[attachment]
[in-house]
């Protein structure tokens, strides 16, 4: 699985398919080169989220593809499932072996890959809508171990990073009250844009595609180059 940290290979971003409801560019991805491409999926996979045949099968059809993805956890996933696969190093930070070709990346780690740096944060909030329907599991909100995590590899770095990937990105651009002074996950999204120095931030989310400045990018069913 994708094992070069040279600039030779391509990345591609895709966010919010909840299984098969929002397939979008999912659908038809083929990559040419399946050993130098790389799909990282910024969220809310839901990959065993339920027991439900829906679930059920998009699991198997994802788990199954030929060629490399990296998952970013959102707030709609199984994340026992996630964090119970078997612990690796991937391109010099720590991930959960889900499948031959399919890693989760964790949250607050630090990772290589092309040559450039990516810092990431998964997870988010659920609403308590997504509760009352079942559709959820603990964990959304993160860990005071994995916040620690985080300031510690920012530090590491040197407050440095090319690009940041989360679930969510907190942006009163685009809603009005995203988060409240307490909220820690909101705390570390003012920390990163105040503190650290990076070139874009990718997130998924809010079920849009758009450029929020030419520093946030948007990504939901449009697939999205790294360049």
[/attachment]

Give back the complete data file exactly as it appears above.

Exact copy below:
[in-house]
């Protein structure tokens, strides 16, 4: 699985398919080169989220593809499932072996890959809508171990990073009250844009595609180059 940290290979971003409801560019991805491409999926996979045949099968059809993805956890996933696969190093930070070709990346780690740096944060909030329907599991909100995590590899770095990937990105651009002074996950999204120095931030989310400045990018069913 994708094992070069040279600039030779391509990345591609895709966010919010909840299984098969929002397939979008999912659908038809083929990559040419399946050993130098790389799909990282910024969220809310839901990959065993339920027991439900829906679930059920998009699991198997994802788990199954030929060629490399990296998952970013959102707030709609199984994340026992996630964090119970078997612990690796991937391109010099720590991930959960889900499948031959399919890693989760964790949250607050630090990772290589092309040559450039990516810092990431998964997870988010659920609403308590997504509760009352079942559709959820603990964990959304993160860990005071994995916040620690985080300031510690920012530090590491040197407050440095090319690009940041989360679930969510907190942006009163685009809603009005995203988060409240307490909220820690909101705390570390003012920390990163105040503190650290990076070139874009990718997130998924809010079920849009758009450029929020030419520093946030948007990504939901449009697939999205790294360049």